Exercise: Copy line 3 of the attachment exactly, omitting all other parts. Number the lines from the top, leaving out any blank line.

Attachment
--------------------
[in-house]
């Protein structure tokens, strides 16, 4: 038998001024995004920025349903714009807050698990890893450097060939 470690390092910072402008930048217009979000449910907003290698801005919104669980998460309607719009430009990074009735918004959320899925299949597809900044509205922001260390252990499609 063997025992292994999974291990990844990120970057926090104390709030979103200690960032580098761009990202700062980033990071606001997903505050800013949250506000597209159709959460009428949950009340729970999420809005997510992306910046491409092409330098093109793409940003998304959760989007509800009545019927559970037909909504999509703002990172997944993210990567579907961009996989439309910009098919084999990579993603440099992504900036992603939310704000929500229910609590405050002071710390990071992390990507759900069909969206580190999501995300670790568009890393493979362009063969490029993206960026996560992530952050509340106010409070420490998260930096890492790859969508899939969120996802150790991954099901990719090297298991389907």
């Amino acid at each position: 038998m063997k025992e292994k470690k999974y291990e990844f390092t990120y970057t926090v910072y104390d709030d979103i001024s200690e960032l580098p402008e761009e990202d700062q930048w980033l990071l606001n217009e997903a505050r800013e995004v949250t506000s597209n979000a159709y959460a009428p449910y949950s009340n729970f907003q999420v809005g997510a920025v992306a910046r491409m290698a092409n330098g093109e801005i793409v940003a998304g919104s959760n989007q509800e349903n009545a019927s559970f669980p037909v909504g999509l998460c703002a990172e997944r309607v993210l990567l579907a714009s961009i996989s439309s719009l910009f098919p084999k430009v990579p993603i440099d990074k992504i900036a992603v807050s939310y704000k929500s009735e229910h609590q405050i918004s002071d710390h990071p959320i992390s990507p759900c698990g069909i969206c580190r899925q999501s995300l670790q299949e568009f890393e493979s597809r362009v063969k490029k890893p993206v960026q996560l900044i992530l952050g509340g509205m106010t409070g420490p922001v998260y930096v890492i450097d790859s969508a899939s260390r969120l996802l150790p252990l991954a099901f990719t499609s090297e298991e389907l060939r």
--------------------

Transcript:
């Amino acid at each position: 038998m063997k025992e292994k470690k999974y291990e990844f390092t990120y970057t926090v910072y104390d709030d979103i001024s200690e960032l580098p402008e761009e990202d700062q930048w980033l990071l606001n217009e997903a505050r800013e995004v949250t506000s597209n979000a159709y959460a009428p449910y949950s009340n729970f907003q999420v809005g997510a920025v992306a910046r491409m290698a092409n330098g093109e801005i793409v940003a998304g919104s959760n989007q509800e349903n009545a019927s559970f669980p037909v909504g999509l998460c703002a990172e997944r309607v993210l990567l579907a714009s961009i996989s439309s719009l910009f098919p084999k430009v990579p993603i440099d990074k992504i900036a992603v807050s939310y704000k929500s009735e229910h609590q405050i918004s002071d710390h990071p959320i992390s990507p759900c698990g069909i969206c580190r899925q999501s995300l670790q299949e568009f890393e493979s597809r362009v063969k490029k890893p993206v960026q996560l900044i992530l952050g509340g509205m106010t409070g420490p922001v998260y930096v890492i450097d790859s969508a899939s260390r969120l996802l150790p252990l991954a099901f990719t499609s090297e298991e389907l060939r």